Last week, a seminar in Cambridge on enhancing the development of the teaching profession was organized. The timing of this seminar was no accident; it was planned just before the International Summit on the Teaching Profession in Amsterdam. ScienceGuide student of 2011, Simon Verwer joined this two day seminar at Cambridge University. At this seminar, Verwer participated in the discussion on daily teaching practices, and reported his personal highlights of the seminar to ScienceGuide.
Every country has its own educational system, all different in their outcomes and successes. Twenty countries are brought together to learn from each other successes and struggles. And to discuss what are the ingredients of an excellent educational system and what role professional development can play in achieving an excellent system.
The professional autonomy of teachers is getting more status in teacher policy, but how can the quality of teachers be measured in this new system? More autonomy for teachers should not result in a new control system that will, in return, limit a teacher’s autonomy. The trend of measuring and testing more, might not be the solution, most participants think.
Another clear trend in teacher policy is, like one of the speakers stated, that “teachers are no longer object, they have become subject”. Policy on the teaching profession is more and more shifting from strict structures to ‘human agency’. The opinion of teachers has become more central in most countries. This shift will also be one of the central themes of the International Summit on the Teaching Profession in Amsterdam.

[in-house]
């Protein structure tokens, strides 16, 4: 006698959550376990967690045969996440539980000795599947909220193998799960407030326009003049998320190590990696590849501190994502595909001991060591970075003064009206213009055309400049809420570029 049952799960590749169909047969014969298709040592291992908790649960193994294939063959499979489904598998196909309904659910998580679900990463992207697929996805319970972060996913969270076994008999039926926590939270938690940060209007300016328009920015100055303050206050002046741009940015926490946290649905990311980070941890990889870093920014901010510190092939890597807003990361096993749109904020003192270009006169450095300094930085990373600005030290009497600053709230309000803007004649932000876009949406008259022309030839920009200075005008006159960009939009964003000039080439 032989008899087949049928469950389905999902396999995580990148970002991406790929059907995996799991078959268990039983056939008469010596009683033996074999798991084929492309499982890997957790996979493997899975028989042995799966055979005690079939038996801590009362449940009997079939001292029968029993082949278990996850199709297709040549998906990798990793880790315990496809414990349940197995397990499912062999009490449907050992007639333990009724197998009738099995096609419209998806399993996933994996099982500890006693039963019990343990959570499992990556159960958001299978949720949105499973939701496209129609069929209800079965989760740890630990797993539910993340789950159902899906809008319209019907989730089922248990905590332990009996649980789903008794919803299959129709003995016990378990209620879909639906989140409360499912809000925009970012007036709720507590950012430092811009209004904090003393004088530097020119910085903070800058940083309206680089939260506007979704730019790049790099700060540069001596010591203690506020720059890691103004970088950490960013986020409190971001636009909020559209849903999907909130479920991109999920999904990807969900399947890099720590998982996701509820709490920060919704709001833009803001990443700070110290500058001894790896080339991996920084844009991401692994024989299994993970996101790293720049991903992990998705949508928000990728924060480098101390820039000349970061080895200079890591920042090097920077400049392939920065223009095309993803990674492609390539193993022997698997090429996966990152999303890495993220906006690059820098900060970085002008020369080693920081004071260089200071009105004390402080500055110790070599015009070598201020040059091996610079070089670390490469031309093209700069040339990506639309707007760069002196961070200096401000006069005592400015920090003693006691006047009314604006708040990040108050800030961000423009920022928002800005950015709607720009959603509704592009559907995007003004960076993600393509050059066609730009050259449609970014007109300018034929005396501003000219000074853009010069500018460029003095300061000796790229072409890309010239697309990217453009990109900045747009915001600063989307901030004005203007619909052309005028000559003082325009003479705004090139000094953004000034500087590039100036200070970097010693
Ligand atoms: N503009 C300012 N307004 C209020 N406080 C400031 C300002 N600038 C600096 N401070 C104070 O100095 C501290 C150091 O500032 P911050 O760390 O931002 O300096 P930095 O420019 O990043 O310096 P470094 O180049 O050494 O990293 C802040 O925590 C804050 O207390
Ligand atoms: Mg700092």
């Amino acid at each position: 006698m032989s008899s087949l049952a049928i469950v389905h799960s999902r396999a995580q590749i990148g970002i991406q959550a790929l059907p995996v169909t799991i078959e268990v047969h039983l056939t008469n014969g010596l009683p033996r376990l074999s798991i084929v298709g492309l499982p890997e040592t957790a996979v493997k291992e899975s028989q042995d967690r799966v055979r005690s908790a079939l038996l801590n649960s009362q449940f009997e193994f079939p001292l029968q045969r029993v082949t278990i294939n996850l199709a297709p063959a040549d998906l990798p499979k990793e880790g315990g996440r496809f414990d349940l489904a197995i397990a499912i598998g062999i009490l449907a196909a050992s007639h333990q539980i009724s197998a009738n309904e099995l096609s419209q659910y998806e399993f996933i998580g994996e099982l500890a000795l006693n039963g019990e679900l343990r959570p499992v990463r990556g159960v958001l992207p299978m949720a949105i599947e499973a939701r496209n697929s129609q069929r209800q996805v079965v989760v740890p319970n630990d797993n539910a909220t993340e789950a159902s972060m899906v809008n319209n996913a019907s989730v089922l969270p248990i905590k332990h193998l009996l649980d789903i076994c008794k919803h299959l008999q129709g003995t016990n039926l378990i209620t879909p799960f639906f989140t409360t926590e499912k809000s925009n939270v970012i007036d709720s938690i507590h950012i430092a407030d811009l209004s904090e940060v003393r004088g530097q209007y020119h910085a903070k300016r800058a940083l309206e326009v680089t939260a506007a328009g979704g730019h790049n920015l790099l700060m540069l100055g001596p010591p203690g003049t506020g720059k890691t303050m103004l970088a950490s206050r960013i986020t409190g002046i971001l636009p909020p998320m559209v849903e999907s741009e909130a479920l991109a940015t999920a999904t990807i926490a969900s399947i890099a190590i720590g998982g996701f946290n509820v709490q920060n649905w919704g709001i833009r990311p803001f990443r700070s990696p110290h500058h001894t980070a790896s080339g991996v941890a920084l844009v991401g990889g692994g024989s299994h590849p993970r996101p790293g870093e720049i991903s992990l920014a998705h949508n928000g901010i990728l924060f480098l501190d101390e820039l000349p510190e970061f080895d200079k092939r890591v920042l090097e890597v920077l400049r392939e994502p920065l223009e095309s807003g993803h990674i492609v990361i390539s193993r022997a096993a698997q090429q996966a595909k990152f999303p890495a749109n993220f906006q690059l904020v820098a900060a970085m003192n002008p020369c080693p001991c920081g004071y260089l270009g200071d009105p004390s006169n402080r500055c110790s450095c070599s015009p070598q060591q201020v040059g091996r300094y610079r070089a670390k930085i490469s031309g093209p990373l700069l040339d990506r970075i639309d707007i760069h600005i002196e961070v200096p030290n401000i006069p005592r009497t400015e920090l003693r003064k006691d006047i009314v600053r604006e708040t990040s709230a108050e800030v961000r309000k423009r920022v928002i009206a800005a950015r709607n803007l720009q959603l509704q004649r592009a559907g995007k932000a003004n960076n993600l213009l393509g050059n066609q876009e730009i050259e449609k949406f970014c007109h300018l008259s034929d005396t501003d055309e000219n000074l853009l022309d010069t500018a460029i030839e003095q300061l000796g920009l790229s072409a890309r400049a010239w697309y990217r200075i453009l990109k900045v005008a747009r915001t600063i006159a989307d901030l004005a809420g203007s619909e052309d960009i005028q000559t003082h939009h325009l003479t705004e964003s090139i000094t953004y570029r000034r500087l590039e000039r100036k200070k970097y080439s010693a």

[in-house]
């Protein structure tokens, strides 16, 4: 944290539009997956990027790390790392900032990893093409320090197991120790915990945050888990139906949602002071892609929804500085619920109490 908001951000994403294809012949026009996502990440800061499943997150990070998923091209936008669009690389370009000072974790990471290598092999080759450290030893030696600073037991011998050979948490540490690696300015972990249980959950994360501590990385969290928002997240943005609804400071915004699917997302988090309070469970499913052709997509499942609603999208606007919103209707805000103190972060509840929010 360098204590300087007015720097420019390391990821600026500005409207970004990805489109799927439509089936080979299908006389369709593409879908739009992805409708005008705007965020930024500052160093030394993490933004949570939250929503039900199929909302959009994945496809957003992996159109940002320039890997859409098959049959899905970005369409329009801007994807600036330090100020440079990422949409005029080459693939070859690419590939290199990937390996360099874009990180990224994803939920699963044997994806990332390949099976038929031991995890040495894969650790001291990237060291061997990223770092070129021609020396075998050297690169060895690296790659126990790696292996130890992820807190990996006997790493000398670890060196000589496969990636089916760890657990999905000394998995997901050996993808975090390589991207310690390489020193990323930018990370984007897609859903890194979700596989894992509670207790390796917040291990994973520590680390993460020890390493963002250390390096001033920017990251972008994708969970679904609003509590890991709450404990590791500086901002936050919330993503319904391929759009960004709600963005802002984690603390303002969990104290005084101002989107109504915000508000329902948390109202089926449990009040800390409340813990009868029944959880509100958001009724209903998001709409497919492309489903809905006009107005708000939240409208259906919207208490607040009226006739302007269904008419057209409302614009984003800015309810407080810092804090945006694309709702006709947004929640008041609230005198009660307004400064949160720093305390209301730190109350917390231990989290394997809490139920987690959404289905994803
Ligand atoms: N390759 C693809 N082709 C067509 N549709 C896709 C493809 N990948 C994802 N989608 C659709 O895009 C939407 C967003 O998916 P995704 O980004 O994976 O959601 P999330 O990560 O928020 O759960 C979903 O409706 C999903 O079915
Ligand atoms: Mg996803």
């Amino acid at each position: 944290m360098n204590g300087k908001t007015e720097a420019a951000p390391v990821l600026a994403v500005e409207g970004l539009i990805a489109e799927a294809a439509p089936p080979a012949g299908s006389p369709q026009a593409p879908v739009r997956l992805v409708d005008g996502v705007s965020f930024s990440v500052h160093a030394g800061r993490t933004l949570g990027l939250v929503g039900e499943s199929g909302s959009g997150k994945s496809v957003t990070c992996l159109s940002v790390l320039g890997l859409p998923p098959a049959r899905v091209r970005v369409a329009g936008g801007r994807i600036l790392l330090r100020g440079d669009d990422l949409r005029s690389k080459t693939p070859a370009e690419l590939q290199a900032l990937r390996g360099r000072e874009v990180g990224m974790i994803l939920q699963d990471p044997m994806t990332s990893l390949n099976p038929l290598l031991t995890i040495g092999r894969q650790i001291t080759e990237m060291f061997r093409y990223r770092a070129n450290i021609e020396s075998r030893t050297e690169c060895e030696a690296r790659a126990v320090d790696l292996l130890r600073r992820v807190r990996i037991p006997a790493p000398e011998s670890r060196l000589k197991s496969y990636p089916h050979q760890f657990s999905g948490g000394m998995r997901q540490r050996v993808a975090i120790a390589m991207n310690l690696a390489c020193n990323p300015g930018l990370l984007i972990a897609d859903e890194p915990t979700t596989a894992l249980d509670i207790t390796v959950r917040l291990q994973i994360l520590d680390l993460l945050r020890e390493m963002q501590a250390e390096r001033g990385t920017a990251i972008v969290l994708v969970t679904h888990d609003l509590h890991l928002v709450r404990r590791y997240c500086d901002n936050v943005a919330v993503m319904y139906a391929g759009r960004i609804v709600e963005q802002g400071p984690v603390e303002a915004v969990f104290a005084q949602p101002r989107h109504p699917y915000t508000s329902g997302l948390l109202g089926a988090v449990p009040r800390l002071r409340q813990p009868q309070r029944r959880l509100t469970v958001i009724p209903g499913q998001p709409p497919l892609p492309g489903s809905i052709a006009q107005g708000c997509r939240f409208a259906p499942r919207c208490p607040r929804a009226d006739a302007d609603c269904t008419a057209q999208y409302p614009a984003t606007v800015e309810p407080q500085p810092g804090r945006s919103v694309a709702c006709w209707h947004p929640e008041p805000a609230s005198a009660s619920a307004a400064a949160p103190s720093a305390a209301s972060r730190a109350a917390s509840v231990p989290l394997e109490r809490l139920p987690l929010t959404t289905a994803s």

Other themes that have been discussed will be central at the ISTP 2013 as well. “What is teacher quality? How can this be formulated objectively? What system stimulates mutual learning between teachers most effectively? And finally, how do you reward excellent teachers?”
The Summit in Amsterdam is a unique opportunity to discuss these themes on an international level. “A lot can be learned from other countries. These seminars are like a trip around the world. One minute you are discussing the situation in Finland and the next the focuses completely shifted to Singapore”. Although inspiring, this internationally oriented macro-vision has some also some disadvantages as well. “It can be dissatisfying at times as well. The examples from different participating countries can at times, feel like a random collection of experiences of the participants, but at the same time it is exciting”.
‘Teacher self-efficacy’ is the most popular term of the seminar in Cambridge. Most of the speakers use it to express that teachers need, above all, time and autonomy. If these fundaments of the teaching profession are secured, others will follow in its slipstream.
Another important lesson that was learned during a panel discussion with teachers from Ghana, Bosnia, England and the Netherlands was to keep things simple stimulates enthusiasm. The concept of ‘you don’t have to be ill to get better’ can be leading in a school’s teacher policy.
Verwer: “A new insight I had was that teacher quality is not an individual construct, but a collective goal formulated by a group of teachers. Especially countries with high-ranking PISA results have many mechanisms to connect both teachers and schools”.
The seminar concluded with a preview of the Summit in Amsterdam. “The Summit in Amsterdam will be a unique opportunity to discuss the teaching profession with unmatched expertise from all around the globe.” Dirk van Damme from the OECD compared it to the economic crisis: “We already had all the data, but we didn’t have the right glasses to look with.” The Summit in Amsterdam might offer even better glasses.
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